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Understanding professional designations

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Understanding professional designations can be key to choosing insurance and financial advisors.
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In medicine, professional designations say something about an individual’s education and expertise. The same is true when it comes to the people who provide insurance and financial advice. Understanding an advisor’s qualifications and experience, and asking the right questions, can guide you when choosing a professional to help you achieve and maintain financial health.

If patients or colleagues want to learn about your professional qualifications, they can check the initials next to your name. In medicine, professional designations say something about your education and expertise. The same is true when it comes to the people who provide insurance and financial advice.

"Anyone who has a designation has gone beyond the compulsory level of licensing, and put in the extra time and effort to increase their knowledge, all for the benefit of the client," says Judy Wood, CFP, CLU, Senior Insurance Advisor, OMA Insurance.

The major financial and insurance designations include:1

  • Certified Financial Planner (CFP) — granted by the Financial Planners Standards Council. An advisor with a CFP is well positioned to help you with personal financial planning and offer advice on insurance and investment products and strategies. This is an internationally recognized standard for financial planning.
  • Certified Health Insurance Specialist (CHS) — formerly known as Regis­tered Health Underwriter (RHU), established by the Institute for Advanced Financial Education. The CHS designation positions financial advisors to provide informed advice on living benefits, e.g., disability insurance, critical illness, long-term care insurance, basic and extended health insurance, drug and dental insurance, emergency medical insurance for travellers, etc.
  • Chartered Life Underwriter (CLU) —which has existed for over 80 years, and refers to a professional financial advisor specializing in income replacement, risk management, estate planning, and wealth transfer solutions.
  • Chartered Financial Consultant (CHFC) — a financial advisor with advanced knowledge in wealth accumulation and retirement planning strategies utilizing a variety of insurance and investment vehicles.

As a client, you may not readily know your prospective advisor's background, education and experience. By having at least one of these designations, an advisor demonstrates that he or she may have a more well-rounded or specialized body of knowledge.

Knowing this can help you to narrow down who you want to work with, says Ms. Wood — something that's useful when so many advisors are vying to offer you insurance and financial advice.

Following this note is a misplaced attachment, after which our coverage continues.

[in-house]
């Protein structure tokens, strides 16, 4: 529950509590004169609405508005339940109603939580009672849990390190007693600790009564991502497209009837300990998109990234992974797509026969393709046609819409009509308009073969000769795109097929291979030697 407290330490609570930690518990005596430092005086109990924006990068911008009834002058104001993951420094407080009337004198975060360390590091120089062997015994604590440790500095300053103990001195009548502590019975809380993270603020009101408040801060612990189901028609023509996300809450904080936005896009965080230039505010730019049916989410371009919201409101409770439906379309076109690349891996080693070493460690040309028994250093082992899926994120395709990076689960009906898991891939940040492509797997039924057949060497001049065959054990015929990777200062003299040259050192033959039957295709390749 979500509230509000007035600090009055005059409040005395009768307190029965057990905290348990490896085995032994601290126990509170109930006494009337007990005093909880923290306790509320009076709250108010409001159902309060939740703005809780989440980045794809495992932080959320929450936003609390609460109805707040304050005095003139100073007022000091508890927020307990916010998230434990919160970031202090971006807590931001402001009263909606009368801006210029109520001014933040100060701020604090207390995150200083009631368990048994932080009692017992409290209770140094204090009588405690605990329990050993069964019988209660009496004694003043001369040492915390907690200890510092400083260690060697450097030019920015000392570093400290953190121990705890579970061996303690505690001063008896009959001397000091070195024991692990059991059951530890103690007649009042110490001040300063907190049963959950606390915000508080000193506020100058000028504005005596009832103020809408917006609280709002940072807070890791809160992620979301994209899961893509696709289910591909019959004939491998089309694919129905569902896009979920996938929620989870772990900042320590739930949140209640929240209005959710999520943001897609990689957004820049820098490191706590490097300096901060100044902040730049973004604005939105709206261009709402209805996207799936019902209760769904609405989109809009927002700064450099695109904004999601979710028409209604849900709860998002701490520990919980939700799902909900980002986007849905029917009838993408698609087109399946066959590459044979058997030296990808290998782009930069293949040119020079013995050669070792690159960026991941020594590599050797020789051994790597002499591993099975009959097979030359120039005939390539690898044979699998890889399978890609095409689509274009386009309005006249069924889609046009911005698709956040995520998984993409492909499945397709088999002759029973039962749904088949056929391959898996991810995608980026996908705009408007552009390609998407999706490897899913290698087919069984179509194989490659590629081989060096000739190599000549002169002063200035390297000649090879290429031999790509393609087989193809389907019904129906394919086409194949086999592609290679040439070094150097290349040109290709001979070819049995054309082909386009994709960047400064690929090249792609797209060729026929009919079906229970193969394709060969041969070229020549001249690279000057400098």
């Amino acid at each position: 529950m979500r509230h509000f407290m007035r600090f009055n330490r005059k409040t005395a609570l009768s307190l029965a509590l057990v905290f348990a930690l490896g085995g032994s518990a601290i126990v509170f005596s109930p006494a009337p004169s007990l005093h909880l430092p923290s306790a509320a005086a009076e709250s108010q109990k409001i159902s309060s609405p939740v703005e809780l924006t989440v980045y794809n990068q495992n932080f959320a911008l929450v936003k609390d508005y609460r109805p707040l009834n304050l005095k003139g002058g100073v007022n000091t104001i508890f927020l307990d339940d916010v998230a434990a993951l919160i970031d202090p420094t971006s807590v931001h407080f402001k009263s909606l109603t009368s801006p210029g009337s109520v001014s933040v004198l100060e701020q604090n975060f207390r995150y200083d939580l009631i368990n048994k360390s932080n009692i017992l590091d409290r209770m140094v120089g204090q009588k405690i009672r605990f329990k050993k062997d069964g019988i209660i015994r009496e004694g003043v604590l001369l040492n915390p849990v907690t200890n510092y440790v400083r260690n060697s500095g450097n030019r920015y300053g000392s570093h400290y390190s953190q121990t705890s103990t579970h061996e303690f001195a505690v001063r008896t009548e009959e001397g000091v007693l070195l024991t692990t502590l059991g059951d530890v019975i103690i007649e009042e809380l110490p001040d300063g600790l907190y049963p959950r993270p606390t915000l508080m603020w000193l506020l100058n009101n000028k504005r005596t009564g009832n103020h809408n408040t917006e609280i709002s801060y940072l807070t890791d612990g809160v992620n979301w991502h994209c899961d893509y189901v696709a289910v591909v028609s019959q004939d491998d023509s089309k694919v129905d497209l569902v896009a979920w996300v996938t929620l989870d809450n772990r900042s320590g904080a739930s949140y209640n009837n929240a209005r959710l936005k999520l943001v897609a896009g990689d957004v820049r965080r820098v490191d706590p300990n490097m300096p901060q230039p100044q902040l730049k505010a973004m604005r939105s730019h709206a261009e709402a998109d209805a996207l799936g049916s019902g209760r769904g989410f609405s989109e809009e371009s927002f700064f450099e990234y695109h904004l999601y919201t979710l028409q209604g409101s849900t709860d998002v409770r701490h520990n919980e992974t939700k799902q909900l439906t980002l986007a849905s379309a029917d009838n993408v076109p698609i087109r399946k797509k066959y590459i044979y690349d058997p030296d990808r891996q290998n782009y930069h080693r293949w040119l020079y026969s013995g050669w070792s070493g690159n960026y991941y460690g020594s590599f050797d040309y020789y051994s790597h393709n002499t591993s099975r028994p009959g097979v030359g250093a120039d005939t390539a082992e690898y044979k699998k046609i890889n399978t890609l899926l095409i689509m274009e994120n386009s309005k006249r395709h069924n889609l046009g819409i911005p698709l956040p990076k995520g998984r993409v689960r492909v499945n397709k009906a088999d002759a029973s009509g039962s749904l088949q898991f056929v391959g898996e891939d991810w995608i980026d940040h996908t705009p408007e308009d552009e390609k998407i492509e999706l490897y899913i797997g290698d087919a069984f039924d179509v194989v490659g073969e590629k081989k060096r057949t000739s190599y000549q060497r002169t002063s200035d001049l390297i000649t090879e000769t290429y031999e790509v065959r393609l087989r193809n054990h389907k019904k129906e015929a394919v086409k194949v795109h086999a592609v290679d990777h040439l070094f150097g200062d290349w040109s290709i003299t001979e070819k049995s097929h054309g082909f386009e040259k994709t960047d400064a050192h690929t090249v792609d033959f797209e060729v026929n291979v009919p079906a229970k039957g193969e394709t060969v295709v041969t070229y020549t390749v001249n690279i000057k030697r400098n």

In addition, maintaining one of these designations also means that the advisor has made a commitment to continuing education, and to abide by a code of conduct. So those are important criteria too, says Ms. Wood.

(There are other industry designations. For a listing, please visit the website of Advocis, the Financial Advisors Association of Canada, at:

For insurance advisors specifically, Advocis notes that, in addition to reviewing your basic insurance needs, they need to look at the big picture and should also consider estate planning, retirement planning, and overall financial picture and long-term goals.2

In selecting any insurance or financial advisor, it is in your best interest to learn about his or her training and experience, just as patients might do with you. To help you become comfortable with your decision, it is worth asking other questions, such as:3

  • How long have they worked in the industry?
  • What kind of products and services do they offer?
  • Who are the insurance providers they have contracted with?
  • Who are their clients?
  • Do they have experience with other physicians? (A background with clients who have similar needs and goals would be helpful; ask for references.)
  • How will they help you reach your goals?
  • How are they compensated?
  • What level of service/guidance do they offer?
  • How often will they contact you to review your needs?

By asking the right questions, understanding professional qualifications, and dealing with the appropriate experts, you can help to ensure your financial health.

For assistance in finding the right insurance solutions to suit your needs, please contact OMA Insurance Services to schedule an appointment with a non-commissioned OMA Insurance Advisor at 1.800.758.1641, or email Additional information is also available on the Insurance Services website at:


1. Advocis. Financial designations. [Internet].Toronto, ON: Advocis; 2011. Available from:

2. Advocis. Choosing an insurance advisor. [Internet].Toronto, ON: Advocis; 2011. Available from:

3. Canadian Securities Administrators. Questions to ask when choosing a financial advisor. Montreal, QC: Canadian Securities Administrators; 2009. Available from: